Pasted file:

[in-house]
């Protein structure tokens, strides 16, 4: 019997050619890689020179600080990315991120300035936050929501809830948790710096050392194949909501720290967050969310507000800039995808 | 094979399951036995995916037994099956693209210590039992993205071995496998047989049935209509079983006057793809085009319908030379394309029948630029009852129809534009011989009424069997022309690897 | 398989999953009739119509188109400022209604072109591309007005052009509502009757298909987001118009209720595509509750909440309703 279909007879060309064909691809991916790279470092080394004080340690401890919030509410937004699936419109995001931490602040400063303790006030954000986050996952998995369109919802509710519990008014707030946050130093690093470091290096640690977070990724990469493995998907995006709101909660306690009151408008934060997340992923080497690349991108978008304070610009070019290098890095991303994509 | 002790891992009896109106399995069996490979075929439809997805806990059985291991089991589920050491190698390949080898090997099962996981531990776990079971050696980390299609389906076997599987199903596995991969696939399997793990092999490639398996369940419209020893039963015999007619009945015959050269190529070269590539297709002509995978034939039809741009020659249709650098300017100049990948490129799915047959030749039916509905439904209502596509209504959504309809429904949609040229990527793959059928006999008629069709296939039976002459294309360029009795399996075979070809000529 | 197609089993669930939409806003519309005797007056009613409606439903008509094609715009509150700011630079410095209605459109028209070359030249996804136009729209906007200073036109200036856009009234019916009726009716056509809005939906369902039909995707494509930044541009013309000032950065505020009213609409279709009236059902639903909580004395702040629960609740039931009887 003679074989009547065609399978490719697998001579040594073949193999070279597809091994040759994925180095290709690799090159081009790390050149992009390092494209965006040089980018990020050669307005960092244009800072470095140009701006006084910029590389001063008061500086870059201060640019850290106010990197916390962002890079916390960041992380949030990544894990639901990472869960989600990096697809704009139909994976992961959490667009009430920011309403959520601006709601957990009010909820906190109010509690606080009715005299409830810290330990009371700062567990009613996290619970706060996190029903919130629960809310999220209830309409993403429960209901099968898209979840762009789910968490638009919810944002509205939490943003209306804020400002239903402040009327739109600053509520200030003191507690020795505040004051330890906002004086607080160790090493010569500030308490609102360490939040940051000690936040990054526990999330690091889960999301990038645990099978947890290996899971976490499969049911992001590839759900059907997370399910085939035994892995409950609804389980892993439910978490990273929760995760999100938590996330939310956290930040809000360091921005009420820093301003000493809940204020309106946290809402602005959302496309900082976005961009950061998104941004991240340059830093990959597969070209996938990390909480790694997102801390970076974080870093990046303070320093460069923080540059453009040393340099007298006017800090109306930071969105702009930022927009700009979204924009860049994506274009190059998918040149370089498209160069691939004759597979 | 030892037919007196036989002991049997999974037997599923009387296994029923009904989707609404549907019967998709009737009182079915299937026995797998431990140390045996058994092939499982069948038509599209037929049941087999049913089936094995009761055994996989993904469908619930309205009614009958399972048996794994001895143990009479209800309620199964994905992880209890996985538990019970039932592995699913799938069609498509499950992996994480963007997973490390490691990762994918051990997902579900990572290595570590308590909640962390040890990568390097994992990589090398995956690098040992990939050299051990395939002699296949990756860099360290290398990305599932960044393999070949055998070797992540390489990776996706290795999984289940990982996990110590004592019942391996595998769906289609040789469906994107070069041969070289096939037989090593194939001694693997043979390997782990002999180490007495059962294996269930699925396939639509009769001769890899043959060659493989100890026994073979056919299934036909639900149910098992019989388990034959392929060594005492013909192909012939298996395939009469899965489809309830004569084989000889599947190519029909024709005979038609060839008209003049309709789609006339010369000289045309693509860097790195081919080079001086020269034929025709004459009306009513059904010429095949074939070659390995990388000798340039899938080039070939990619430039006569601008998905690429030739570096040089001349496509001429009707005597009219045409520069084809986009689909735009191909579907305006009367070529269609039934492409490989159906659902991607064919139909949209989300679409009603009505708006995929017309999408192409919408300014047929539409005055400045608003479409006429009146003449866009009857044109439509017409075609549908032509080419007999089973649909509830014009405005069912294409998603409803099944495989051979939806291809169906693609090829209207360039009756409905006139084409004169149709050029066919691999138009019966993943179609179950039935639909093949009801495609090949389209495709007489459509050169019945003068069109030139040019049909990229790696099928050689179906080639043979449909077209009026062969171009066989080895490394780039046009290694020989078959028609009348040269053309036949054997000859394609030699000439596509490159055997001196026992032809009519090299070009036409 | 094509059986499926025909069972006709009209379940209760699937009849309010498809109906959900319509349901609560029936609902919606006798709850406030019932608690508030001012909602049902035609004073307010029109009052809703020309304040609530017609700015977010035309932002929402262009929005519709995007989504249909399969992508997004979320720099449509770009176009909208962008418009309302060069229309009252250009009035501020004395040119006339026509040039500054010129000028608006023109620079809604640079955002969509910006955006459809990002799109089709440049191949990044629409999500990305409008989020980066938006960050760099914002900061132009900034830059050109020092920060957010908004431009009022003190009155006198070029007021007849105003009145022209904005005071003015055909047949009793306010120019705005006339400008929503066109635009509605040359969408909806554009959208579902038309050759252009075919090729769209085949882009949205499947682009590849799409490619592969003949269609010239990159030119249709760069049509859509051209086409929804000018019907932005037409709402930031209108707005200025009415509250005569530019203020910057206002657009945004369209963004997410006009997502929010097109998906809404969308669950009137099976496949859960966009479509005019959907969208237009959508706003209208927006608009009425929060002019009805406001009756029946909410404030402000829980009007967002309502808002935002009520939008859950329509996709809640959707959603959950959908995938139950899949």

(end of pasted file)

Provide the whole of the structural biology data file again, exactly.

[in-house]
């Protein structure tokens, strides 16, 4: 019997050619890689020179600080990315991120300035936050929501809830948790710096050392194949909501720290967050969310507000800039995808 | 094979399951036995995916037994099956693209210590039992993205071995496998047989049935209509079983006057793809085009319908030379394309029948630029009852129809534009011989009424069997022309690897 | 398989999953009739119509188109400022209604072109591309007005052009509502009757298909987001118009209720595509509750909440309703 279909007879060309064909691809991916790279470092080394004080340690401890919030509410937004699936419109995001931490602040400063303790006030954000986050996952998995369109919802509710519990008014707030946050130093690093470091290096640690977070990724990469493995998907995006709101909660306690009151408008934060997340992923080497690349991108978008304070610009070019290098890095991303994509 | 002790891992009896109106399995069996490979075929439809997805806990059985291991089991589920050491190698390949080898090997099962996981531990776990079971050696980390299609389906076997599987199903596995991969696939399997793990092999490639398996369940419209020893039963015999007619009945015959050269190529070269590539297709002509995978034939039809741009020659249709650098300017100049990948490129799915047959030749039916509905439904209502596509209504959504309809429904949609040229990527793959059928006999008629069709296939039976002459294309360029009795399996075979070809000529 | 197609089993669930939409806003519309005797007056009613409606439903008509094609715009509150700011630079410095209605459109028209070359030249996804136009729209906007200073036109200036856009009234019916009726009716056509809005939906369902039909995707494509930044541009013309000032950065505020009213609409279709009236059902639903909580004395702040629960609740039931009887 003679074989009547065609399978490719697998001579040594073949193999070279597809091994040759994925180095290709690799090159081009790390050149992009390092494209965006040089980018990020050669307005960092244009800072470095140009701006006084910029590389001063008061500086870059201060640019850290106010990197916390962002890079916390960041992380949030990544894990639901990472869960989600990096697809704009139909994976992961959490667009009430920011309403959520601006709601957990009010909820906190109010509690606080009715005299409830810290330990009371700062567990009613996290619970706060996190029903919130629960809310999220209830309409993403429960209901099968898209979840762009789910968490638009919810944002509205939490943003209306804020400002239903402040009327739109600053509520200030003191507690020795505040004051330890906002004086607080160790090493010569500030308490609102360490939040940051000690936040990054526990999330690091889960999301990038645990099978947890290996899971976490499969049911992001590839759900059907997370399910085939035994892995409950609804389980892993439910978490990273929760995760999100938590996330939310956290930040809000360091921005009420820093301003000493809940204020309106946290809402602005959302496309900082976005961009950061998104941004991240340059830093990959597969070209996938990390909480790694997102801390970076974080870093990046303070320093460069923080540059453009040393340099007298006017800090109306930071969105702009930022927009700009979204924009860049994506274009190059998918040149370089498209160069691939004759597979 | 030892037919007196036989002991049997999974037997599923009387296994029923009904989707609404549907019967998709009737009182079915299937026995797998431990140390045996058994092939499982069948038509599209037929049941087999049913089936094995009761055994996989993904469908619930309205009614009958399972048996794994001895143990009479209800309620199964994905992880209890996985538990019970039932592995699913799938069609498509499950992996994480963007997973490390490691990762994918051990997902579900990572290595570590308590909640962390040890990568390097994992990589090398995956690098040992990939050299051990395939002699296949990756860099360290290398990305599932960044393999070949055998070797992540390489990776996706290795999984289940990982996990110590004592019942391996595998769906289609040789469906994107070069041969070289096939037989090593194939001694693997043979390997782990002999180490007495059962294996269930699925396939639509009769001769890899043959060659493989100890026994073979056919299934036909639900149910098992019989388990034959392929060594005492013909192909012939298996395939009469899965489809309830004569084989000889599947190519029909024709005979038609060839008209003049309709789609006339010369000289045309693509860097790195081919080079001086020269034929025709004459009306009513059904010429095949074939070659390995990388000798340039899938080039070939990619430039006569601008998905690429030739570096040089001349496509001429009707005597009219045409520069084809986009689909735009191909579907305006009367070529269609039934492409490989159906659902991607064919139909949209989300679409009603009505708006995929017309999408192409919408300014047929539409005055400045608003479409006429009146003449866009009857044109439509017409075609549908032509080419007999089973649909509830014009405005069912294409998603409803099944495989051979939806291809169906693609090829209207360039009756409905006139084409004169149709050029066919691999138009019966993943179609179950039935639909093949009801495609090949389209495709007489459509050169019945003068069109030139040019049909990229790696099928050689179906080639043979449909077209009026062969171009066989080895490394780039046009290694020989078959028609009348040269053309036949054997000859394609030699000439596509490159055997001196026992032809009519090299070009036409 | 094509059986499926025909069972006709009209379940209760699937009849309010498809109906959900319509349901609560029936609902919606006798709850406030019932608690508030001012909602049902035609004073307010029109009052809703020309304040609530017609700015977010035309932002929402262009929005519709995007989504249909399969992508997004979320720099449509770009176009909208962008418009309302060069229309009252250009009035501020004395040119006339026509040039500054010129000028608006023109620079809604640079955002969509910006955006459809990002799109089709440049191949990044629409999500990305409008989020980066938006960050760099914002900061132009900034830059050109020092920060957010908004431009009022003190009155006198070029007021007849105003009145022209904005005071003015055909047949009793306010120019705005006339400008929503066109635009509605040359969408909806554009959208579902038309050759252009075919090729769209085949882009949205499947682009590849799409490619592969003949269609010239990159030119249709760069049509859509051209086409929804000018019907932005037409709402930031209108707005200025009415509250005569530019203020910057206002657009945004369209963004997410006009997502929010097109998906809404969308669950009137099976496949859960966009479509005019959907969208237009959508706003209208927006608009009425929060002019009805406001009756029946909410404030402000829980009007967002309502808002935002009520939008859950329509996709809640959707959603959950959908995938139950899949």